EXECUTIVE COMMITTEE                DIRECT REPORTS

                                                    RESEARCH FINDINGS
20

     Nonetheless, a number of companies still report          The prospect of mandatory ethnicity pay gap
     that their head office staff do not reflect the          reporting is forcing some companies to seriously
     ethnically diverse local population. One business        consider the data they hold and what they can
     is working closely with the local council to draw        do to improve it.
     in more local talent, while a number of others are
     working closely with specialist local recruiters.        However, especially for smaller companies, a lack
                                                              of clarity from the government is also holding
     Another company is going even further: it seeks          some back from collecting the data. Until they
     to better understand the ethnic diversity of its         know specifically what data they will need to report
     customers, as well as colleagues.                        and how it will be cut, they are reluctant to invest
                                                              resources for fear of having to do it again once
     Ethnicity is often viewed as the ‘second’ big area       the legislation becomes clearer.
     of diversity after gender. However, there is a clear
     disconnect between where it sits as a priority and       Businesses that operate globally face very
     where companies are taking the most action. Less         different challenges in different regions. One
     than a quarter of companies with a coordinated           global hotelier explained that ethnic diversity
     D&I strategy reported that ethnicity is one of the       is more of a challenge in the UK market than
     areas it covers.                                         in its US operations.

     One of the biggest challenges undermining                Companies with a franchise model also face
     progress is a lack of good quality data on which to      different challenges. While BAME representation
     plan a course of action and measure progress. Just       is often higher amongst franchisees, some
     over half (56%) of the companies we interviewed          companies reported to us that those populations
     said that they track ethnicity data and even             are sometimes not diverse themselves.
     amongst those that do, it is often incomplete.

                                       BAME REPRESENTATION BY OWNERSHIP STRUCTURE

                      FTSE 100 AND FTSE 250                                   OTHER PUBLICLY TRADED
                        FTSE 100    FTSE 250                             SmallCap/Fledgling/AIM International

         8%                                                      40%

         6%                                                      30%

         4%                                                      20%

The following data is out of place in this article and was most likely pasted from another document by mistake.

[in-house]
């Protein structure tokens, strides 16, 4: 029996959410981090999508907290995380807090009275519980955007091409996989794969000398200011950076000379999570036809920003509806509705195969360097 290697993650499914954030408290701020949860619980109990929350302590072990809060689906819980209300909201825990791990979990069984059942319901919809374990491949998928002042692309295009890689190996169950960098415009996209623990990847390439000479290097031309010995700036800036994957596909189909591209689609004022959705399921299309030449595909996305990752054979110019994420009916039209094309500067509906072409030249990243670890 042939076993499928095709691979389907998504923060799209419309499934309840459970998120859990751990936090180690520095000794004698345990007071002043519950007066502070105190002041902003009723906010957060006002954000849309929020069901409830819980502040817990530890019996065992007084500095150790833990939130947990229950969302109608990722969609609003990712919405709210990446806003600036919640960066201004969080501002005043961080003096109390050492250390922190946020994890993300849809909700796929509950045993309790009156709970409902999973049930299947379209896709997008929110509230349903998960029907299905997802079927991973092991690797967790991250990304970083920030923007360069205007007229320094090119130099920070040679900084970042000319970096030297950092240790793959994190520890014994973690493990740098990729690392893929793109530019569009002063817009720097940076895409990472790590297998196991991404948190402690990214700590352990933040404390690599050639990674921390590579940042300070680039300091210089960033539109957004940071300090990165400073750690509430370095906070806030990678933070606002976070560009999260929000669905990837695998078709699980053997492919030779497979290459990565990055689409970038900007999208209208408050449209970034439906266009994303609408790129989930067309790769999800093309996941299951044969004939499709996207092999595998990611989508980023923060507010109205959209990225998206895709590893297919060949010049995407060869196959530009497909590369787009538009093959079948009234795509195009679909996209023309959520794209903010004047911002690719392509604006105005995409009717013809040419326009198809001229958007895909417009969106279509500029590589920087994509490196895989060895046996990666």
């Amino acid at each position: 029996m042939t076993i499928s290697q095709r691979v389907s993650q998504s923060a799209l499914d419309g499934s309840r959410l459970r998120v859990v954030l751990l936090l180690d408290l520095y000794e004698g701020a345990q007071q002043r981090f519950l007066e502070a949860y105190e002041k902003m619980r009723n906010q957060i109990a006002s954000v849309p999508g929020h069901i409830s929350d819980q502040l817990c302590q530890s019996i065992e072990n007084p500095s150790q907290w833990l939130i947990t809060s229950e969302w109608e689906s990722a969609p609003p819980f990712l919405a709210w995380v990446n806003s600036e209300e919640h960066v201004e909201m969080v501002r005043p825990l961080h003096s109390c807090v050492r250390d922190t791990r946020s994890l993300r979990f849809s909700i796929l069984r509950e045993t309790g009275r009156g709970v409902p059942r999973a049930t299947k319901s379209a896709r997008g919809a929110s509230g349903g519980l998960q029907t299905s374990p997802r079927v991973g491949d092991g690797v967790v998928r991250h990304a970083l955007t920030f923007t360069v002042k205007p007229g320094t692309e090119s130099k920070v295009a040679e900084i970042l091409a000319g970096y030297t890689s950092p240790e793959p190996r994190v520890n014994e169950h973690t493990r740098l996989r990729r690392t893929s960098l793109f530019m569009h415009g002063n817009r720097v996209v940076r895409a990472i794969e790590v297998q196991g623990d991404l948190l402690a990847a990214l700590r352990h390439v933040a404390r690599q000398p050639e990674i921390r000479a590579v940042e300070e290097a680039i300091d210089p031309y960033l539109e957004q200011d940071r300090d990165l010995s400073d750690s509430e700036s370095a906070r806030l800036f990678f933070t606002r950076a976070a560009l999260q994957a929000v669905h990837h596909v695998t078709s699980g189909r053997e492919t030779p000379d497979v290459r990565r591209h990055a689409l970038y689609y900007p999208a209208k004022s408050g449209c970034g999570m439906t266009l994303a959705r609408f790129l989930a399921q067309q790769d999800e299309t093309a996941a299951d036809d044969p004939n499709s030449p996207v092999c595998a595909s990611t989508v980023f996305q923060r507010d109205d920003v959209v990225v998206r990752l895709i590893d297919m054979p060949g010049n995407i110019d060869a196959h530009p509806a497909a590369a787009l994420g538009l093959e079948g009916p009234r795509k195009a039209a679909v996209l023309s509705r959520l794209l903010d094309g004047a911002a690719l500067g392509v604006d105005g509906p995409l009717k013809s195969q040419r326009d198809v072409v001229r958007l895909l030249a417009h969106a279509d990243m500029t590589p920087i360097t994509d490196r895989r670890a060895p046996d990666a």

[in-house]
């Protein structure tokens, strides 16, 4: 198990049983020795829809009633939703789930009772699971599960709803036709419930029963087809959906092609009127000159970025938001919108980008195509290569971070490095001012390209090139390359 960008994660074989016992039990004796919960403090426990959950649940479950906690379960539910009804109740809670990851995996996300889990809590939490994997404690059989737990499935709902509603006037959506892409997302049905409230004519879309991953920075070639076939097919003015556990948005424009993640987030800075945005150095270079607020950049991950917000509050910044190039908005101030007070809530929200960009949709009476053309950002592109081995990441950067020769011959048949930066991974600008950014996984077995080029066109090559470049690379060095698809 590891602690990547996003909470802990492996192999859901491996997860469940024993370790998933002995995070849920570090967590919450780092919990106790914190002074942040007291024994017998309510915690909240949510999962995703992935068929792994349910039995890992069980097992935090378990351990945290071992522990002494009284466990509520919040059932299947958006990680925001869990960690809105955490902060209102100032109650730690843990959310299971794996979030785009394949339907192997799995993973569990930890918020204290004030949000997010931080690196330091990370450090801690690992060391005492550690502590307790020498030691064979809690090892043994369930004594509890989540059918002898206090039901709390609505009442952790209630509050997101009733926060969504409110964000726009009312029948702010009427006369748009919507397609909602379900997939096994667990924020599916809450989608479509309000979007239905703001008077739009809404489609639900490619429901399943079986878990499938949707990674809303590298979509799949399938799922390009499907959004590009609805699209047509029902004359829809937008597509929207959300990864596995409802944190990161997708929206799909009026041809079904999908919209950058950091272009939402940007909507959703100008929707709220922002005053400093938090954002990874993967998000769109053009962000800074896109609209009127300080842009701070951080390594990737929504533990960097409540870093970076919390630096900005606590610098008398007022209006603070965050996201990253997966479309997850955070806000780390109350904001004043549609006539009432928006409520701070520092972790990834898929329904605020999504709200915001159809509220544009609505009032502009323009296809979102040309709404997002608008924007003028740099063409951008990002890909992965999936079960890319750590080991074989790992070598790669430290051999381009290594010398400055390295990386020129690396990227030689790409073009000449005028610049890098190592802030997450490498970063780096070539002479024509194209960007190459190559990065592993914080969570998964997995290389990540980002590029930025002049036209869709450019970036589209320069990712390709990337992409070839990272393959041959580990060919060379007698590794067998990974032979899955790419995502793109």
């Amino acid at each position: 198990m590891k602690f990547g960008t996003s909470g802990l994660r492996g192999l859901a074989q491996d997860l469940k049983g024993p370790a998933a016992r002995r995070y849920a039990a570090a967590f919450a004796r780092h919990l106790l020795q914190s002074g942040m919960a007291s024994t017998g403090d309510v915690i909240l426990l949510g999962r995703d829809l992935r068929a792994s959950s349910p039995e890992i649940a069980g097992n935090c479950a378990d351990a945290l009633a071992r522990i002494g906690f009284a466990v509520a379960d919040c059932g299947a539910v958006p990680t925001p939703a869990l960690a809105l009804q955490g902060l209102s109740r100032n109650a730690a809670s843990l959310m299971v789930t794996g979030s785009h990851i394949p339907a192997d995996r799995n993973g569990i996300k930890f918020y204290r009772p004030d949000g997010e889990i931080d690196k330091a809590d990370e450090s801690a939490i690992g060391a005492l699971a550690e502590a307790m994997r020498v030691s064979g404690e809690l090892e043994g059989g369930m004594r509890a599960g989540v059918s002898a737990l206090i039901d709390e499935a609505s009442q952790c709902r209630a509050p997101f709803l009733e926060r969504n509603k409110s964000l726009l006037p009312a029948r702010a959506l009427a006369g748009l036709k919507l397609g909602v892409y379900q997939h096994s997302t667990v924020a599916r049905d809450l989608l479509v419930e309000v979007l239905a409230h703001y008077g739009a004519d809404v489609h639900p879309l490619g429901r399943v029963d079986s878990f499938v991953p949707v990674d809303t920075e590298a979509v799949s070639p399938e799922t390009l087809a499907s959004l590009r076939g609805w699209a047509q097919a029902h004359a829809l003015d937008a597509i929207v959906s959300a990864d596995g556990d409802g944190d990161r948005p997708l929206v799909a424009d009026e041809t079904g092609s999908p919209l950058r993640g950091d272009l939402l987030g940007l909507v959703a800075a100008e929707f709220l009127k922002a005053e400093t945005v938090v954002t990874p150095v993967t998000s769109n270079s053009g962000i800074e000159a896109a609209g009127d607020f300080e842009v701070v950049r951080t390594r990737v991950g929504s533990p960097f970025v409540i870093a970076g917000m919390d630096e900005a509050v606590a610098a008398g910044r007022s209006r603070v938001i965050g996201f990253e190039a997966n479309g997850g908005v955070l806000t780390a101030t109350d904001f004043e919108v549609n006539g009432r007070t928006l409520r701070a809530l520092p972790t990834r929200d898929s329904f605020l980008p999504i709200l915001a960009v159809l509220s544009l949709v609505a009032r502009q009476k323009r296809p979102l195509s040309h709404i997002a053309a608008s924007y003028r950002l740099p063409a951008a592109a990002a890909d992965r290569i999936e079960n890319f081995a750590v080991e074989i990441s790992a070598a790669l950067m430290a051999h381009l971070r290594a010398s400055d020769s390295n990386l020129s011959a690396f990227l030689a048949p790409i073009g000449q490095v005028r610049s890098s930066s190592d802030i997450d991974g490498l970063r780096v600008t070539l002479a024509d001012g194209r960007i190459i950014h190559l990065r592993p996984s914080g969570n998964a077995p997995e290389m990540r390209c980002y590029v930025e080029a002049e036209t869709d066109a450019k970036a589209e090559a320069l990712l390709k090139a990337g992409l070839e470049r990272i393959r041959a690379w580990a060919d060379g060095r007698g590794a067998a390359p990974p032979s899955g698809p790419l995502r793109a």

2%                                                      10%

         0%                                                       0%
                   Board         Executive   Direct Reports                Board        Executive   Direct Reports
                                Committee                                              Committee

                           PRIVATELY OWNED                                    PRIVATE EQUITY BACKED

         8%                                                       8%

         6%                                                       6%

         4%                                                       4%

         2%                                                       2%

         0%                                                       0%
                   Board         Executive   Direct Reports                Board        Executive   Direct Reports
                                Committee                                              Committee
21

Diversity by function
ON THE BOARD                                              progress is the fact that companies tend to
                                                          appoint candidates with prior Chair experience
Last year’s research highlighted a severe lack            – something that continues to be true of all
of women in the most senior leadership roles.             FTSE 350 Chairs appointed in the sector over
Regrettably this continues to be the case across          the past 12 months.
Hospitality, Travel and Leisure, despite an overall
improvement in gender diversity – but the sector          One of the businesses we interviewed is actively
is not unique in this regard.                             developing a pipeline of female leaders to chair
                                                          its operating companies. However, it remains
The latest Hampton-Alexander Review identifies            the case that if we are to see a step change in